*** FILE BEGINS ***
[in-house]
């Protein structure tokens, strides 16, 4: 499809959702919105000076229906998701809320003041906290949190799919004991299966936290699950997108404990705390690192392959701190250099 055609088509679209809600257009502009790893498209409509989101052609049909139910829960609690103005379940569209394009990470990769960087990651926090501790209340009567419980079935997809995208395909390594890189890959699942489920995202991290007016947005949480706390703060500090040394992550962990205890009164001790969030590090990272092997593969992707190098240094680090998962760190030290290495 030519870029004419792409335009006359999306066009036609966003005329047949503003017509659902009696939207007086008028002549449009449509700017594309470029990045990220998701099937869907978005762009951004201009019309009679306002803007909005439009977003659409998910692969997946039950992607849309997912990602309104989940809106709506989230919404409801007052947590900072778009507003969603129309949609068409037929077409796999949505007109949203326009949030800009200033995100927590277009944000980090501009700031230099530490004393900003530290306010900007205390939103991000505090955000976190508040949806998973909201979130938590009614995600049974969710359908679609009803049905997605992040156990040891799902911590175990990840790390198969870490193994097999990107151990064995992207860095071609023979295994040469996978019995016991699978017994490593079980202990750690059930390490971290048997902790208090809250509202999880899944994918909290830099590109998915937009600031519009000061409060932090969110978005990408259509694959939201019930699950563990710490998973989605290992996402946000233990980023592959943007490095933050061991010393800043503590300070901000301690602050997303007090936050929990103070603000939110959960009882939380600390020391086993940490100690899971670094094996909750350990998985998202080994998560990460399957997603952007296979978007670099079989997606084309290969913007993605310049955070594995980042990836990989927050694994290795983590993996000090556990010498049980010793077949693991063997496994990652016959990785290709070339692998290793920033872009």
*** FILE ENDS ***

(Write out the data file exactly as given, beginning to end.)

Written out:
[in-house]
């Protein structure tokens, strides 16, 4: 499809959702919105000076229906998701809320003041906290949190799919004991299966936290699950997108404990705390690192392959701190250099 055609088509679209809600257009502009790893498209409509989101052609049909139910829960609690103005379940569209394009990470990769960087990651926090501790209340009567419980079935997809995208395909390594890189890959699942489920995202991290007016947005949480706390703060500090040394992550962990205890009164001790969030590090990272092997593969992707190098240094680090998962760190030290290495 030519870029004419792409335009006359999306066009036609966003005329047949503003017509659902009696939207007086008028002549449009449509700017594309470029990045990220998701099937869907978005762009951004201009019309009679306002803007909005439009977003659409998910692969997946039950992607849309997912990602309104989940809106709506989230919404409801007052947590900072778009507003969603129309949609068409037929077409796999949505007109949203326009949030800009200033995100927590277009944000980090501009700031230099530490004393900003530290306010900007205390939103991000505090955000976190508040949806998973909201979130938590009614995600049974969710359908679609009803049905997605992040156990040891799902911590175990990840790390198969870490193994097999990107151990064995992207860095071609023979295994040469996978019995016991699978017994490593079980202990750690059930390490971290048997902790208090809250509202999880899944994918909290830099590109998915937009600031519009000061409060932090969110978005990408259509694959939201019930699950563990710490998973989605290992996402946000233990980023592959943007490095933050061991010393800043503590300070901000301690602050997303007090936050929990103070603000939110959960009882939380600390020391086993940490100690899971670094094996909750350990998985998202080994998560990460399957997603952007296979978007670099079989997606084309290969913007993605310049955070594995980042990836990989927050694994290795983590993996000090556990010498049980010793077949693991063997496994990652016959990785290709070339692998290793920033872009």